A diploma worth the wait
Special to the Post Independent
Christopher Popish always dreamed of getting a diploma, but after dropping out of school in the ninth grade to help support his dad and brother, it never seemed a dream within reach.
On Friday, Popish, now 34, was one of 38 students to receive their High School Equivalency Diplomas among the over 200 students who graduated at the Rifle CMC ceremony.
“In September I took the test on the computer, then waited for the results,” Popish said. “I took a deep breath and looked at the screen. I saw that I’d passed and I was getting my GED. I was as excited as the days my children were born.”
Those who completed graduation requirements in the summer or fall of 2017 were eligible to participate in Friday’s ceremony. For Popish, it was a long-time coming.
Popish’s parents split up when he was a boy growing up in Fort Worth, Texas. He and his younger brother moved in with their father, and through the years Popish could see how tough it was for his dad to support both boys.
“I wanted to help my dad support my brother,” he said. So, he quit school in the ninth grade.
“In Texas during that time, there were plenty of jobs that didn’t require a high school education,” Popish said.
He did everything from cleaning toilets to cleaning pools. He worked at the Texas Motor Speedway, and later, for a trucking company loading up Humvees and other heavy equipment for the military.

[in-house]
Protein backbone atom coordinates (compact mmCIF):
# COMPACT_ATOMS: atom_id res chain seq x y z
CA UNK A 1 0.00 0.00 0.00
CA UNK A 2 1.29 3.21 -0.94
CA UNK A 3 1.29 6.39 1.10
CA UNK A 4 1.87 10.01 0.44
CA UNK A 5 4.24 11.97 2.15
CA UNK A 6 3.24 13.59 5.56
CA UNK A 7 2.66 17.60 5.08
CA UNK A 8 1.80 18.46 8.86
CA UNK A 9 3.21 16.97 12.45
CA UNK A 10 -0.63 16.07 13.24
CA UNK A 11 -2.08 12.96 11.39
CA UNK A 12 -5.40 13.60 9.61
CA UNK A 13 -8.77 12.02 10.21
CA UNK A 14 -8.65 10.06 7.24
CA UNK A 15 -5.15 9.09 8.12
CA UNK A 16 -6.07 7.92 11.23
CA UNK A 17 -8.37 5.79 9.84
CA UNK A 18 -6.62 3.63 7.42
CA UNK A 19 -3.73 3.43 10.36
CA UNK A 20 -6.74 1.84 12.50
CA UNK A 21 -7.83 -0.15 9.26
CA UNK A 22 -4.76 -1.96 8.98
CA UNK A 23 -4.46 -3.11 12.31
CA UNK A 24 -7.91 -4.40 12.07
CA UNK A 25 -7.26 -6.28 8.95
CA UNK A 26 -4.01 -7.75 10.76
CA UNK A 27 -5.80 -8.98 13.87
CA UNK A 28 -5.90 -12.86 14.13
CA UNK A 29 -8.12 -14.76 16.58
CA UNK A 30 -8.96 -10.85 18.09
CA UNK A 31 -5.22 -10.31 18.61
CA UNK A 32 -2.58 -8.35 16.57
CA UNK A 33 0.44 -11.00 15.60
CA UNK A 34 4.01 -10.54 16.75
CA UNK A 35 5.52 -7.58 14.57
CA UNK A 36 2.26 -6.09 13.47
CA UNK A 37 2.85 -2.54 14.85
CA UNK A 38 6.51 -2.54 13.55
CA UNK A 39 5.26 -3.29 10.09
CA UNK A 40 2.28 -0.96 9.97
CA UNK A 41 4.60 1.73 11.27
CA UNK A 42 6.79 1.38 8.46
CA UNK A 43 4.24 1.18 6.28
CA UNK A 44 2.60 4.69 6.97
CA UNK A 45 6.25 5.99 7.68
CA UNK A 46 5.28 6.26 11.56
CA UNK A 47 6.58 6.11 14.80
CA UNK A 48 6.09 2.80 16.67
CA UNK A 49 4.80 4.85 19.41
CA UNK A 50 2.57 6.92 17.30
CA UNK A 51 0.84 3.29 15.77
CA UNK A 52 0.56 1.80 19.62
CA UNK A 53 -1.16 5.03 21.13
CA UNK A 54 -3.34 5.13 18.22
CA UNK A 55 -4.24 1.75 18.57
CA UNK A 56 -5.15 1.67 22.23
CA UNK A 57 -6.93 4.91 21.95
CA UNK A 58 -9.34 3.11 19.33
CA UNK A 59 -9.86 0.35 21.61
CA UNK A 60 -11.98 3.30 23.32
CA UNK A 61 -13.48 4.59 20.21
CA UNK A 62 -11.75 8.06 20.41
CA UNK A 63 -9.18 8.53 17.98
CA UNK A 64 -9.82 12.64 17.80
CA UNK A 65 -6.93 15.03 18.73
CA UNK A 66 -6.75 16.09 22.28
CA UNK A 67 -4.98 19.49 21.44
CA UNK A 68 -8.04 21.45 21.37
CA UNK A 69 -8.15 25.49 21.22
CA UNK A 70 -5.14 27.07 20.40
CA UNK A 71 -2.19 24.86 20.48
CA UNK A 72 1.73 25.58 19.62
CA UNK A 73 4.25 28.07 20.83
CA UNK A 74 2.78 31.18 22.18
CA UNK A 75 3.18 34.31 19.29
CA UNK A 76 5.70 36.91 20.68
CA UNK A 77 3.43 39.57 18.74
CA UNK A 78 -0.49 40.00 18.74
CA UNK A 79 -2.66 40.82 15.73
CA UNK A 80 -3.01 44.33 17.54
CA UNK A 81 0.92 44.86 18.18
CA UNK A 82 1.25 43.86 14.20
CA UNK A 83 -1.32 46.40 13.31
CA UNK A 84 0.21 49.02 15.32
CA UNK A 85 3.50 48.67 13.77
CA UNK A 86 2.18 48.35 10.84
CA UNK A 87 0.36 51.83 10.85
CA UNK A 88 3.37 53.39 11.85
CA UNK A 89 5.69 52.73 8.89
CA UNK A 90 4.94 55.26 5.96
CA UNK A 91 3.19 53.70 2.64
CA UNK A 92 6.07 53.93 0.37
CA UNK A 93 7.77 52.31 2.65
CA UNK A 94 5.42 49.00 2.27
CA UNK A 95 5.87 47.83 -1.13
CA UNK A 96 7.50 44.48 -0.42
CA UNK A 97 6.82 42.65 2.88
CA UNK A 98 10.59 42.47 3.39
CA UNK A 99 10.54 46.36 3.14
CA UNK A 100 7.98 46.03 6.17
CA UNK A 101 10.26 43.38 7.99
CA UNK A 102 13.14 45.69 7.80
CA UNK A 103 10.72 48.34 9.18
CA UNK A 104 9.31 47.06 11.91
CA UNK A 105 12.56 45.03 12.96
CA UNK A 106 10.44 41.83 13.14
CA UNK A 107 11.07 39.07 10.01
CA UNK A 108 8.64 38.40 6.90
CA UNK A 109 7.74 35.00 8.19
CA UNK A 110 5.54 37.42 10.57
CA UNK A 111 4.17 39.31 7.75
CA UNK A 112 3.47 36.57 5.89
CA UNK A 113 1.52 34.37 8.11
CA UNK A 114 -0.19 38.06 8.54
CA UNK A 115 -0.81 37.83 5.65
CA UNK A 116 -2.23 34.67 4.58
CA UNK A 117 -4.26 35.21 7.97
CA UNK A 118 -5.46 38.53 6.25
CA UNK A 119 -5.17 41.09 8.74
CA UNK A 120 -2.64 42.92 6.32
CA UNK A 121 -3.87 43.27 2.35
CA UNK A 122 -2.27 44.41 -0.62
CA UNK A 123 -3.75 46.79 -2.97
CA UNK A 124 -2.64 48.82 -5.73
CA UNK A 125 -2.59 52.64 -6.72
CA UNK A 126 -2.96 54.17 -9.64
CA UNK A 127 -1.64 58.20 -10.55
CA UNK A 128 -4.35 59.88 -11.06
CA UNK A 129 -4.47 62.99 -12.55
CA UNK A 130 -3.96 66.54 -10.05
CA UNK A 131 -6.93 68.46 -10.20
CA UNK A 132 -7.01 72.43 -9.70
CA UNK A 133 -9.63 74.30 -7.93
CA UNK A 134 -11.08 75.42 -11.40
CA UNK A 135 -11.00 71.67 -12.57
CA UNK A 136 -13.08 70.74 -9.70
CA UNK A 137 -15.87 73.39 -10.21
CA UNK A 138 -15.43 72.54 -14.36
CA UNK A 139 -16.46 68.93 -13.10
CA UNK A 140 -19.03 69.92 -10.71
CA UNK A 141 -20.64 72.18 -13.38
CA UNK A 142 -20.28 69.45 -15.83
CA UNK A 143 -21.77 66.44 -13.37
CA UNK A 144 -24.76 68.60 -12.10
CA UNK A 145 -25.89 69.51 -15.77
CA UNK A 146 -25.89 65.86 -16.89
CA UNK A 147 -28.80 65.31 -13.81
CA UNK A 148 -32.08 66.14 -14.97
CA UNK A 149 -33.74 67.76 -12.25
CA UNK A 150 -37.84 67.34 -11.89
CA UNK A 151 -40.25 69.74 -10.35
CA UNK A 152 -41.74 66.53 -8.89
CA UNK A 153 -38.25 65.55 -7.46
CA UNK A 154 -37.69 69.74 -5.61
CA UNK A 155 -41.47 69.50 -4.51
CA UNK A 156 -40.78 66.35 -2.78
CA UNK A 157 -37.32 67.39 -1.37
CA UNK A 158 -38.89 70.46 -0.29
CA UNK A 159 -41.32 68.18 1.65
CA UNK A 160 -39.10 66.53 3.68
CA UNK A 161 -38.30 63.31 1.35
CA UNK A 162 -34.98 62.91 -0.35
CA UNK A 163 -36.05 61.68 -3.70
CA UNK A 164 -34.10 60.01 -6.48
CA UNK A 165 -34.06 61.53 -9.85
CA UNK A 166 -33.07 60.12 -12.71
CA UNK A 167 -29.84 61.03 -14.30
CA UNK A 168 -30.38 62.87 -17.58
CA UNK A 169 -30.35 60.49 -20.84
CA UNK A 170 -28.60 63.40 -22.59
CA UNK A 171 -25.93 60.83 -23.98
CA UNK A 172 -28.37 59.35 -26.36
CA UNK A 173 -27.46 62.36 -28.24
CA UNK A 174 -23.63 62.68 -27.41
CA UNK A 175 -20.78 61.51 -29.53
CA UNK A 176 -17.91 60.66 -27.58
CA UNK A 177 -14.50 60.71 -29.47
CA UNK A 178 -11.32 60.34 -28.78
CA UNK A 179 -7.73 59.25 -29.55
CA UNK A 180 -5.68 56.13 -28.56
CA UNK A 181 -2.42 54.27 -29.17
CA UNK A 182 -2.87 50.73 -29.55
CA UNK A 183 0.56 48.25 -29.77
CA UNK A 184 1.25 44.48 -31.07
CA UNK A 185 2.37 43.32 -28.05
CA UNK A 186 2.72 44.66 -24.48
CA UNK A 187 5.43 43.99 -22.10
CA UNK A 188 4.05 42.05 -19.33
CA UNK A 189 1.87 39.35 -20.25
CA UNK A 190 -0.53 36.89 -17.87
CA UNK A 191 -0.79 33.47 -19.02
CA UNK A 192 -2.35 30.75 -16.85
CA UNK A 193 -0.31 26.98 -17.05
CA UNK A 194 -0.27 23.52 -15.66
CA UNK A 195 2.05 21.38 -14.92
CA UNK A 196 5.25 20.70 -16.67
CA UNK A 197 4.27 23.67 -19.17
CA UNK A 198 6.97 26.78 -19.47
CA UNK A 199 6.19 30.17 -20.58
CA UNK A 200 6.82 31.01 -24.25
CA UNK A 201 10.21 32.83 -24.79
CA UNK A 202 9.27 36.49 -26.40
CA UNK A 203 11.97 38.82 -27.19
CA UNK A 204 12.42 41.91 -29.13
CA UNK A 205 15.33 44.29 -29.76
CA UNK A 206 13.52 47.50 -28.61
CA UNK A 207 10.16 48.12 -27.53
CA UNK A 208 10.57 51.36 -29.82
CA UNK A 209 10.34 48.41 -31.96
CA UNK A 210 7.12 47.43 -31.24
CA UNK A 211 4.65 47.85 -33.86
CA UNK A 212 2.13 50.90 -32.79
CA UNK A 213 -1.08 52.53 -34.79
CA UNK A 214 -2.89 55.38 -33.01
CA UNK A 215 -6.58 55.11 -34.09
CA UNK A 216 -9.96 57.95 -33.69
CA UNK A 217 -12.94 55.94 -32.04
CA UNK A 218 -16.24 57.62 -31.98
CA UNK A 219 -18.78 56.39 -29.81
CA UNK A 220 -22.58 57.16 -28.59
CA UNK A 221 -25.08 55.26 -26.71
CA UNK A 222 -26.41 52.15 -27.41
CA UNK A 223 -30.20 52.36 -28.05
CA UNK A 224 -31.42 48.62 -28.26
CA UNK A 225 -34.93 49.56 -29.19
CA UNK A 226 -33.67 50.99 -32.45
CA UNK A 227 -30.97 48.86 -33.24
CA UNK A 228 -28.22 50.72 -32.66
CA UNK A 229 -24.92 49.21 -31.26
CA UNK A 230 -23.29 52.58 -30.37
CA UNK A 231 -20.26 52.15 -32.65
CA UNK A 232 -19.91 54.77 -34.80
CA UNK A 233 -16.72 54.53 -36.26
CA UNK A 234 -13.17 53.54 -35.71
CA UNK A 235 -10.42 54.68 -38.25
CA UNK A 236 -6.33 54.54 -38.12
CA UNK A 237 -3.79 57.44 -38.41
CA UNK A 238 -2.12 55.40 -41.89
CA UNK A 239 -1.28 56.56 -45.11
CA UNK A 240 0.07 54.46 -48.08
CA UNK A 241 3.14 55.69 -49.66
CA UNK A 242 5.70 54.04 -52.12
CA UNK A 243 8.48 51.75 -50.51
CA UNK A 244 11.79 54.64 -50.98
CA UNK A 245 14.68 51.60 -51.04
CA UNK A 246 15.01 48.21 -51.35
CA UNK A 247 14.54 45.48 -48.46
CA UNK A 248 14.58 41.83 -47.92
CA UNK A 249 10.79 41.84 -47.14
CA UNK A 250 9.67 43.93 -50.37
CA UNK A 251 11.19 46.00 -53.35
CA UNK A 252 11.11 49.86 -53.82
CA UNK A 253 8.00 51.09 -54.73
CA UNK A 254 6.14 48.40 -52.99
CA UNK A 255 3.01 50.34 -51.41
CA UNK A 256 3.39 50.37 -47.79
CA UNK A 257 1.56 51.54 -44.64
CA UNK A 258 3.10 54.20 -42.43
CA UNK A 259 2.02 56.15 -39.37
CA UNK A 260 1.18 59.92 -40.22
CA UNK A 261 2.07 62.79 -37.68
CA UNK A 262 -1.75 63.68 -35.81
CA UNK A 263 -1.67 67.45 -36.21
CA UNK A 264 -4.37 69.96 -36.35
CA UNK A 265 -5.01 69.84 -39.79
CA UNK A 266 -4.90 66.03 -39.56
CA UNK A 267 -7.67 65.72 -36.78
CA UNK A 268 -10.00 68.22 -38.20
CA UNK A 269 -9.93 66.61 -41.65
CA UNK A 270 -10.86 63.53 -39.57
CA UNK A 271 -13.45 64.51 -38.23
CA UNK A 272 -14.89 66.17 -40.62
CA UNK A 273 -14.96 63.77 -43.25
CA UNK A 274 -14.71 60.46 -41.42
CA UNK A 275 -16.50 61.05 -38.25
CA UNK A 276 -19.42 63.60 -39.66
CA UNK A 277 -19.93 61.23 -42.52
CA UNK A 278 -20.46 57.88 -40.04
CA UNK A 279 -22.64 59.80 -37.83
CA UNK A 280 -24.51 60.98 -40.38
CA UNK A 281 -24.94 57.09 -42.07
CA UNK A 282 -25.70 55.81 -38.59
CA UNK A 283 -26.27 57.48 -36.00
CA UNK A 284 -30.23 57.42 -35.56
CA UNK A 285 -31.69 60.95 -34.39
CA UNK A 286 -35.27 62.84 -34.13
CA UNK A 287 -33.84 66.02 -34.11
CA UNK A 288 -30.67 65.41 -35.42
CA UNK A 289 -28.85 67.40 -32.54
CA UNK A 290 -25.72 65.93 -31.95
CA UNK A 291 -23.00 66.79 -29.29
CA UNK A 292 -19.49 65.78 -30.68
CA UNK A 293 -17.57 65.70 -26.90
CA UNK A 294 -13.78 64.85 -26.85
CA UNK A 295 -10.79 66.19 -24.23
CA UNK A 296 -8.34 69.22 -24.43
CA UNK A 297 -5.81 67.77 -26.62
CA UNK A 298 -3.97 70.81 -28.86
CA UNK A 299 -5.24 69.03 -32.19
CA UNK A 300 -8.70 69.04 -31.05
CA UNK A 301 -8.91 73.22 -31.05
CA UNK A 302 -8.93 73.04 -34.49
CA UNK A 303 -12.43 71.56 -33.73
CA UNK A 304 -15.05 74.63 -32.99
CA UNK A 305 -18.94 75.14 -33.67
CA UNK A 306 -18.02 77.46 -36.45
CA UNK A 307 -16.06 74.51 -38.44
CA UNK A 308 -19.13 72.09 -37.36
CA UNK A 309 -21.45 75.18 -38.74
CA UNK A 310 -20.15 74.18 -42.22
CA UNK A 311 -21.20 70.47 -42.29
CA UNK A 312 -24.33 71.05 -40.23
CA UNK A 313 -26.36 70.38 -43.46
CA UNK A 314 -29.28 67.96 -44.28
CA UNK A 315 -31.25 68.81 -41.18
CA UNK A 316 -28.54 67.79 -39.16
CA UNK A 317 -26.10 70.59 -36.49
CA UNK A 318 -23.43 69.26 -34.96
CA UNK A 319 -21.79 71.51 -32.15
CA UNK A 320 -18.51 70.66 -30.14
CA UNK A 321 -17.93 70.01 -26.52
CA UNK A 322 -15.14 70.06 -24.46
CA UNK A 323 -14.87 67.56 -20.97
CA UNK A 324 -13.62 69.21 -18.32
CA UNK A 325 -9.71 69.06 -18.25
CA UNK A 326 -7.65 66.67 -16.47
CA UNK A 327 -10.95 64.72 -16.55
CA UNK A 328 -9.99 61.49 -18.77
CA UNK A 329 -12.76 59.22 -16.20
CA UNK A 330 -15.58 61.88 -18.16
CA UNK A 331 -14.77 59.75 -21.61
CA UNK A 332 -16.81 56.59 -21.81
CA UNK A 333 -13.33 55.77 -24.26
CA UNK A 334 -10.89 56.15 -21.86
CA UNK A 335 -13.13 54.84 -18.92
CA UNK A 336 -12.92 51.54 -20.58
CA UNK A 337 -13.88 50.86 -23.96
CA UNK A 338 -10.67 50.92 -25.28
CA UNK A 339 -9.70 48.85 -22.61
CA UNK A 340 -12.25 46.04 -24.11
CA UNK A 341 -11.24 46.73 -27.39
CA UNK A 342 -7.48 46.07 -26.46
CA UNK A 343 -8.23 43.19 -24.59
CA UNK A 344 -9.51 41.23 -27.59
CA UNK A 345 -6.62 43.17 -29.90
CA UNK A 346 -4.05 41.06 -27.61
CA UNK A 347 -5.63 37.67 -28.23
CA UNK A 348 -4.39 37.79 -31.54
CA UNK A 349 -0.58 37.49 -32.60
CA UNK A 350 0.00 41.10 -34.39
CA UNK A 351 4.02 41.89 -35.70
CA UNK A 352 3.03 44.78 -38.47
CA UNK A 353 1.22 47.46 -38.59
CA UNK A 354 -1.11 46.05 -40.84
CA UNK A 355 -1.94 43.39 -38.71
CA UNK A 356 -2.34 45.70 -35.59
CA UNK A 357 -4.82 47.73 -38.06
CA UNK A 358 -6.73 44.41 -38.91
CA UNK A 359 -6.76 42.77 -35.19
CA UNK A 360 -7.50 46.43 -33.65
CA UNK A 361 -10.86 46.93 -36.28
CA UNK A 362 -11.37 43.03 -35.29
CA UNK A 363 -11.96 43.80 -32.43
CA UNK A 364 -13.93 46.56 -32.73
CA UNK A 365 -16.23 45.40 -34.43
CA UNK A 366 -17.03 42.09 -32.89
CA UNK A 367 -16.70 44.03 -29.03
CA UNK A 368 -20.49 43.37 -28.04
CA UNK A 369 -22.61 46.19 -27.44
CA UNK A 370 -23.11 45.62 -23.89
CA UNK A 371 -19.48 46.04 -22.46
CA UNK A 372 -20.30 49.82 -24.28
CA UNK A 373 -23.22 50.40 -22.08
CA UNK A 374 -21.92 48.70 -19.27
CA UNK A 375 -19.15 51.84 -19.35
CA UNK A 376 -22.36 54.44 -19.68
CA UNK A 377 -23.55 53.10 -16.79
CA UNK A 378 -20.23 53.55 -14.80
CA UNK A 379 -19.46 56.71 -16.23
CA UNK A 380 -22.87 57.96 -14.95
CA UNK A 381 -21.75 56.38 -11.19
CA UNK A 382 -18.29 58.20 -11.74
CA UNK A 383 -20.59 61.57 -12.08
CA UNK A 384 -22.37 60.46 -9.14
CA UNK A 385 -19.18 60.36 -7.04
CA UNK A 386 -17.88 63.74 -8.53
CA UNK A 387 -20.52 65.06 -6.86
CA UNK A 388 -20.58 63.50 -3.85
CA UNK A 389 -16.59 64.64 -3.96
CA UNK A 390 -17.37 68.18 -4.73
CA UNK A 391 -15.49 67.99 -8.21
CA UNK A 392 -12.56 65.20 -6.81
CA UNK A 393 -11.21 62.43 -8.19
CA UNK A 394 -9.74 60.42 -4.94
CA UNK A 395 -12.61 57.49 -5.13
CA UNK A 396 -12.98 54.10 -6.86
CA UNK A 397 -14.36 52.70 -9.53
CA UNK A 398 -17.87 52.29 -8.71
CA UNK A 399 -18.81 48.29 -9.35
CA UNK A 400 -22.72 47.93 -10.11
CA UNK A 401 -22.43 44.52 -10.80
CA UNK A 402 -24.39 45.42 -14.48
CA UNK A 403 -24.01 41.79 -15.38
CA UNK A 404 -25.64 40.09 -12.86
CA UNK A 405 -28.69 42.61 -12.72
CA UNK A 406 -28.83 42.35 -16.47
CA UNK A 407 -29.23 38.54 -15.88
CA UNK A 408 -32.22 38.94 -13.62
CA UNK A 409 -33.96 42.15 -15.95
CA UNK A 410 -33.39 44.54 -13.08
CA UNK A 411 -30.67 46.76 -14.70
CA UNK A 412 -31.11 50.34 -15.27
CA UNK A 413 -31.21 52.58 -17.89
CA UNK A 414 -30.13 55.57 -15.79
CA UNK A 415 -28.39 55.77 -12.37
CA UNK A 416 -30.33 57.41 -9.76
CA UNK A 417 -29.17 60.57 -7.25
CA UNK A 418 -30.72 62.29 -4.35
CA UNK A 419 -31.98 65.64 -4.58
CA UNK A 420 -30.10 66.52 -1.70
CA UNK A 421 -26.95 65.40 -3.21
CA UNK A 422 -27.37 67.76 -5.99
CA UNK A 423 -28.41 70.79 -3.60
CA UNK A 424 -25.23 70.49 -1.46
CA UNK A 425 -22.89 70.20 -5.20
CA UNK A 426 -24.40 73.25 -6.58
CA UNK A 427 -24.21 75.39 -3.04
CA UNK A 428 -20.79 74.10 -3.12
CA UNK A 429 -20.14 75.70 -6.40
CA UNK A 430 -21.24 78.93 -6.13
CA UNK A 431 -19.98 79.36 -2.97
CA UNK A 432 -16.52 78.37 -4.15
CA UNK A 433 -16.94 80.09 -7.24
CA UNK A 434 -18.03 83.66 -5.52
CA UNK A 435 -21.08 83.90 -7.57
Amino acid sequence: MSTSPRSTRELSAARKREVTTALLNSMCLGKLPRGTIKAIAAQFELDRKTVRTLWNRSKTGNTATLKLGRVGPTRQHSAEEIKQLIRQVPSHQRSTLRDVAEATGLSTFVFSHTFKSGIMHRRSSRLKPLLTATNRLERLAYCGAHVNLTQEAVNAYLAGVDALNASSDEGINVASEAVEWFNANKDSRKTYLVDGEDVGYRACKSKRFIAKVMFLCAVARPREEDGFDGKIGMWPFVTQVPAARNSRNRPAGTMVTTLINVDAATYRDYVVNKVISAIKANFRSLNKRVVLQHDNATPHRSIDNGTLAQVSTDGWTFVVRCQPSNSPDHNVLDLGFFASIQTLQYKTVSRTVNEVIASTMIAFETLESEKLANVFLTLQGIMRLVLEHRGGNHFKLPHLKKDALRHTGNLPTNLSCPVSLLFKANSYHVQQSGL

“It was backbreaking work,” he said. “It was in the Mojave Desert where it was 120 degrees.”
Now living in Rifle with two children of his own – son Cal-el, 11, and daughter Zoie, 8, – Popish studied for the general education diploma (GED) test several times to get to a high school equivalency diploma. But it began to seem out of reach.
“I didn’t have the knowledge to get it done,” he said.
However, one appointment at CMC, set up by his girlfriend Sidney Potts, put Popish on track for a GED.
“Sidney gave me the drive to do it,” he said. “She came to me and said, ‘You have an appointment tomorrow to meet a lady named Cathy at CMC to get your GED,’” he said.
Cathy Slaymaker, high school equivalency lead instructor at CMC Rifle, met with Popish the next day.
Over the next several months, she worked alongside Popish every step of the way.
“Christopher was one of those students who made the work that we do in the classroom seem worthwhile,” she said. “He appreciated our guidance and was a focused and hard-working student.”
Popish would go on to pass social studies, science and language arts tests, but math alluded him. After four tries, he passed in September.
That month, Popish landed what he calls his “dream job,” working at Brenden Theatres Rifle 7. “I love movies,” he said. “I named my son after ‘Superman.’”
Dec. 15 was a day he eagerly anticipated for two reasons: “It’s graduation, and it’s opening night for the new Star Wars,” he said.
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